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A light and refreshing salad loaded with tonnes of crunch and texture. Cucumber Walnut Salad is tangy, salty, cheesy, and best served chilled.

When it comes to salad and summertime, nothing beats a light and refreshing salad with a tonne of flavour and a tonne of crunch. Well, actually, that’s a lie! Do you know what does beat it? A light and refreshing salad with a tonne of flavour and a tonee of crunch that’s easy to prepare and also easy on the wallet. Wouldn’t you agree?

We are not the salad type. I don’t mean that we don’t like salads. I simply mean that we don’t eat them as often as we should. That just might change though, because I’ve been experimenting with summery salads that are free of lettuce and tomato. I love lettuce and tomato, but if they’re in every salad you eat, they become boring and bland quite fast. If you want a change from the everyday, let’s talk about this Cucumber Walnut Salad!

What type of cucumbers should I use?

To be honest, you can use any type of cucumber you like the most, but if I had to make a recommendation, it would most certainly be English cucumbers. These are sometimes known as hothouse cucumbers as well. English cucumbers are usually a little more expensive, but because there are so few ingredients in this salad, it would be wise to use the best.

Unlike other generic cucumbers, English cucumbers are seedless, which means they will release much less water when sliced – this will keep your salad from getting too watery!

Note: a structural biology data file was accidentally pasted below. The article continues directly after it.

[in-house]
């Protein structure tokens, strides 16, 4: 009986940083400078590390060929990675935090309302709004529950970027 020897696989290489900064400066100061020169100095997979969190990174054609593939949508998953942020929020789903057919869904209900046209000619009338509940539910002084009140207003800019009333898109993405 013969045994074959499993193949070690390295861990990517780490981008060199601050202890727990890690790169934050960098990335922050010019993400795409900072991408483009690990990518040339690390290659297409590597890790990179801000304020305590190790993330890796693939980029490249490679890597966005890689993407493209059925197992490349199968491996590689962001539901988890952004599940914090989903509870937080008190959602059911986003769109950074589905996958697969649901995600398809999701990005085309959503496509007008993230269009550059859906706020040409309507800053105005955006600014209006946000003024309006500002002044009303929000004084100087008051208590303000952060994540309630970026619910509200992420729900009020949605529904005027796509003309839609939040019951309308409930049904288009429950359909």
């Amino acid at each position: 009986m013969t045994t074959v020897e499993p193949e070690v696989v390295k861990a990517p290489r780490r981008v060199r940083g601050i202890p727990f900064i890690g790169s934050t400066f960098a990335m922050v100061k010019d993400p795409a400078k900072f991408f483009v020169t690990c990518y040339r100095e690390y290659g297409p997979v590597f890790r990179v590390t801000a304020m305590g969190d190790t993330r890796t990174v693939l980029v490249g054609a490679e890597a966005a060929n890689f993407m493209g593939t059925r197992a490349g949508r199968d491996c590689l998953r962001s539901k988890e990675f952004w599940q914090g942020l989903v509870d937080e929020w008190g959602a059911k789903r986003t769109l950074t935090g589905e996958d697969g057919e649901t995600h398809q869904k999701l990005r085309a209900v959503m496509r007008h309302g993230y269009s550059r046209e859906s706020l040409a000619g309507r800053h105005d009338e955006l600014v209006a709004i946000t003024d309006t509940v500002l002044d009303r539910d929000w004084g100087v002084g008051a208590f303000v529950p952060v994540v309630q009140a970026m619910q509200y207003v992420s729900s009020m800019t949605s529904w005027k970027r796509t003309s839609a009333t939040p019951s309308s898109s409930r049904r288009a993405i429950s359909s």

You will know English cucumbers by three criteria – they are a really deep green colour, the one end looks rather pinched instead of evenly rounded like the end of most cucumbers, and lastly, English cucumbers are almost always wrapped in plastic at the grocery store.

Is toasting the walnuts important?

Simply put, yes! Toasting your nuts will not stop global warming or be the catalyst that brings world peace, but it will certainly have an effect on the taste of your final product. It literally takes just a few minutes, so what do you have to lose? When you prepare a recipe such as this one with very few ingredients, it’s important to get every ingredient working to the best of its ability.

When you toast nuts or seeds, the flavour intensifies. The aromas and natural oils are awakened and those come through in the flavour. Toasting also helps to increase the snap and crunchiness of the nuts. Plus, they turn a deep golden-brown colour and look much more appetizing.

What if I don’t have pickled red onions?

If you don’t have any pickled red onions at home, you can use just the same amount of finely chopped red onion. The flavour of freshly chopped red onion is a little more pungent than this salad needs, so I’m going to teach you a little trick.